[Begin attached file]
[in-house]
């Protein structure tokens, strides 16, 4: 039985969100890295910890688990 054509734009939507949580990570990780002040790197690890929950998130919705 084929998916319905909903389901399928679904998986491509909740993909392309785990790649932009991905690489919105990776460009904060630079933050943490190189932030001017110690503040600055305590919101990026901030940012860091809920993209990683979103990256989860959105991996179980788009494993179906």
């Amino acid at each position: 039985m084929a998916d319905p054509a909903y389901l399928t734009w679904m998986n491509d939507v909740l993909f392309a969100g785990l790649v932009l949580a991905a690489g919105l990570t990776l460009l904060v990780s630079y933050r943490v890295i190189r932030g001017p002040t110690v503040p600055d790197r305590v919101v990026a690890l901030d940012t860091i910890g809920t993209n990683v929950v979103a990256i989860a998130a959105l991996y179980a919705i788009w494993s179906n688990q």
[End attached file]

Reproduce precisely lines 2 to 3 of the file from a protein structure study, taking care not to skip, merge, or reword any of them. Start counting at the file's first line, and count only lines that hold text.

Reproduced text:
């Protein structure tokens, strides 16, 4: 039985969100890295910890688990 054509734009939507949580990570990780002040790197690890929950998130919705 084929998916319905909903389901399928679904998986491509909740993909392309785990790649932009991905690489919105990776460009904060630079933050943490190189932030001017110690503040600055305590919101990026901030940012860091809920993209990683979103990256989860959105991996179980788009494993179906």
């Amino acid at each position: 039985m084929a998916d319905p054509a909903y389901l399928t734009w679904m998986n491509d939507v909740l993909f392309a969100g785990l790649v932009l949580a991905a690489g919105l990570t990776l460009l904060v990780s630079y933050r943490v890295i190189r932030g001017p002040t110690v503040p600055d790197r305590v919101v990026a690890l901030d940012t860091i910890g809920t993209n990683v929950v979103a990256i989860a998130a959105l991996y179980a919705i788009w494993s179906n688990q």